A proposal to allow super-tall buildings to generate energy from high winds has been recognised for its contribution to future engineering.
City University London engineering lecturer Agathoklis Giaralis won a Bright Ideas Award from the Engineering and Physical Sciences Research Council (EPSRC).
His proposal uses an inerter device enabled to harvest energy from the vibrations of a lightweight tuned mass damper mounted on a structure.
Tuned mass dampers are generally used to keep buildings stable in extreme conditions, while inerter devices are normally found in the suspension systems of high performance vehicles.
Giaralis’s proposal aims to allow slimmer, taller, more aesthetically-pleasing tall buildings to be constructed in congested urban environments.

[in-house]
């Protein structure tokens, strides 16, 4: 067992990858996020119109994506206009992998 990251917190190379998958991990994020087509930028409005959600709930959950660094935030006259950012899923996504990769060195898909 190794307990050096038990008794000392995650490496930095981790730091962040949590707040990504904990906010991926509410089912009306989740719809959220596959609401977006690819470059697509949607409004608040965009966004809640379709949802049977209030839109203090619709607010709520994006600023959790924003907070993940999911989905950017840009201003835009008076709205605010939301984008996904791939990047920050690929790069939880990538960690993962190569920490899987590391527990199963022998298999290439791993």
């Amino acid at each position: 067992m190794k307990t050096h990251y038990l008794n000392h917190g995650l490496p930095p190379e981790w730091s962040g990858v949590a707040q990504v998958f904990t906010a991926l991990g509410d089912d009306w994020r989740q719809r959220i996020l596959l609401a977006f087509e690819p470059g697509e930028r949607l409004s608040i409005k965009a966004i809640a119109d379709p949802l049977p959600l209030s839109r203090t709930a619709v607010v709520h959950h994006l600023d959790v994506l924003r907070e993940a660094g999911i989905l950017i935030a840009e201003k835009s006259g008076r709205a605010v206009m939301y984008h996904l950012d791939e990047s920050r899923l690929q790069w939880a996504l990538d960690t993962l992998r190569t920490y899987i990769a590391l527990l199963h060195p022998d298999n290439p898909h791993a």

He hopes it will allow commercial skyscrapers to provide more comfort to workers in office hours – and generate wind energy overnight.
Giaralis said: “There are considerable new technological research and development and commercialisation opportunities for the UK and international manufacturers of vibration suppression and energy harvesting equipment for civil and mechanical/automotive applications.
“It is hoped that my research will catalyse this process and I am grateful to the EPSRC for accepting my proposal and permitting me to research this exciting area of structural dynamics.”